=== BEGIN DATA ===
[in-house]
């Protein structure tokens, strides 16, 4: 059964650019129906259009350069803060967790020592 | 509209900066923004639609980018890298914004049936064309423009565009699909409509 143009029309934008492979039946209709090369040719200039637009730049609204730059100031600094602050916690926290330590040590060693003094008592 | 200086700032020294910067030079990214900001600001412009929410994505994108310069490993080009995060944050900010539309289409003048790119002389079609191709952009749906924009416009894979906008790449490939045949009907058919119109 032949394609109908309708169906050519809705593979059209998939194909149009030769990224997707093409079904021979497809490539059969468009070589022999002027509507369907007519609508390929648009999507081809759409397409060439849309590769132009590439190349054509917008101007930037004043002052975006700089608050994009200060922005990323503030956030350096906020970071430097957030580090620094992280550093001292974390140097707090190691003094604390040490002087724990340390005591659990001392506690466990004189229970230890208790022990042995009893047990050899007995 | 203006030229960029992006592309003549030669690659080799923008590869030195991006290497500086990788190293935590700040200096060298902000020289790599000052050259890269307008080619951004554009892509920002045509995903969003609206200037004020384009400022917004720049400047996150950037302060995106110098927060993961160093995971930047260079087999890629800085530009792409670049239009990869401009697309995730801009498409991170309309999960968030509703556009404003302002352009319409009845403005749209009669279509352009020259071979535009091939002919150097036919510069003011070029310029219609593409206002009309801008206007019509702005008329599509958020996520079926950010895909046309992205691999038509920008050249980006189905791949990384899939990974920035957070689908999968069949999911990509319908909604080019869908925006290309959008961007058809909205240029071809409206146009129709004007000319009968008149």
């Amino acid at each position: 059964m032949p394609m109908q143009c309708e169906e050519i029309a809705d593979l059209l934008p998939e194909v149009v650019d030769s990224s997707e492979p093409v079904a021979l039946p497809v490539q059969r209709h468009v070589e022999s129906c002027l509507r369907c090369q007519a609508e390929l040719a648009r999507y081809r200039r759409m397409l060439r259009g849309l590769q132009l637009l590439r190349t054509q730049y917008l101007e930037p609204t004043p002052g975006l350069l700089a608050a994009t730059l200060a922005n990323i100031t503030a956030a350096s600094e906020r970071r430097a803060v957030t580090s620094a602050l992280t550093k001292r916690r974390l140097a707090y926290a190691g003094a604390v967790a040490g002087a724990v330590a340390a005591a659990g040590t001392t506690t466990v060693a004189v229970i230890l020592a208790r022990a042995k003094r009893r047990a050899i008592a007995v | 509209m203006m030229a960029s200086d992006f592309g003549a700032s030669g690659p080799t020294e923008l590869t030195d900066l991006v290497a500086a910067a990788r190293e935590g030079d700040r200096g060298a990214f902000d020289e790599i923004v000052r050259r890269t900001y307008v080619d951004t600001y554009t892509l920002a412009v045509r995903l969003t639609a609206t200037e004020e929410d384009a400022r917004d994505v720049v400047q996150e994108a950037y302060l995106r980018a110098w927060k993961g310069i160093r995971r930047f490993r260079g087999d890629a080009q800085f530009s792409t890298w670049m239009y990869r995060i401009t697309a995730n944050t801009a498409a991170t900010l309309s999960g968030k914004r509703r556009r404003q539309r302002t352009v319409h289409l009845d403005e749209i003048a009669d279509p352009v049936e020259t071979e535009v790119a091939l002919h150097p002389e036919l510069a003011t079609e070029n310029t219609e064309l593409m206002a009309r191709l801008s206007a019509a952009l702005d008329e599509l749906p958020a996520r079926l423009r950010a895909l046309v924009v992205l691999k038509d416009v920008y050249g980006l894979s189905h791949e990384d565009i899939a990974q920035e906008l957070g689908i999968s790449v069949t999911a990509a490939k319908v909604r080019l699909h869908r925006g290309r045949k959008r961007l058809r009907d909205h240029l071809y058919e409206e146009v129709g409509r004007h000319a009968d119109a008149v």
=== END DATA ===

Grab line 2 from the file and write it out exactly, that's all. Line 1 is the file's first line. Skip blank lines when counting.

């Protein structure tokens, strides 16, 4: 059964650019129906259009350069803060967790020592 | 509209900066923004639609980018890298914004049936064309423009565009699909409509 143009029309934008492979039946209709090369040719200039637009730049609204730059100031600094602050916690926290330590040590060693003094008592 | 200086700032020294910067030079990214900001600001412009929410994505994108310069490993080009995060944050900010539309289409003048790119002389079609191709952009749906924009416009894979906008790449490939045949009907058919119109 032949394609109908309708169906050519809705593979059209998939194909149009030769990224997707093409079904021979497809490539059969468009070589022999002027509507369907007519609508390929648009999507081809759409397409060439849309590769132009590439190349054509917008101007930037004043002052975006700089608050994009200060922005990323503030956030350096906020970071430097957030580090620094992280550093001292974390140097707090190691003094604390040490002087724990340390005591659990001392506690466990004189229970230890208790022990042995009893047990050899007995 | 203006030229960029992006592309003549030669690659080799923008590869030195991006290497500086990788190293935590700040200096060298902000020289790599000052050259890269307008080619951004554009892509920002045509995903969003609206200037004020384009400022917004720049400047996150950037302060995106110098927060993961160093995971930047260079087999890629800085530009792409670049239009990869401009697309995730801009498409991170309309999960968030509703556009404003302002352009319409009845403005749209009669279509352009020259071979535009091939002919150097036919510069003011070029310029219609593409206002009309801008206007019509702005008329599509958020996520079926950010895909046309992205691999038509920008050249980006189905791949990384899939990974920035957070689908999968069949999911990509319908909604080019869908925006290309959008961007058809909205240029071809409206146009129709004007000319009968008149």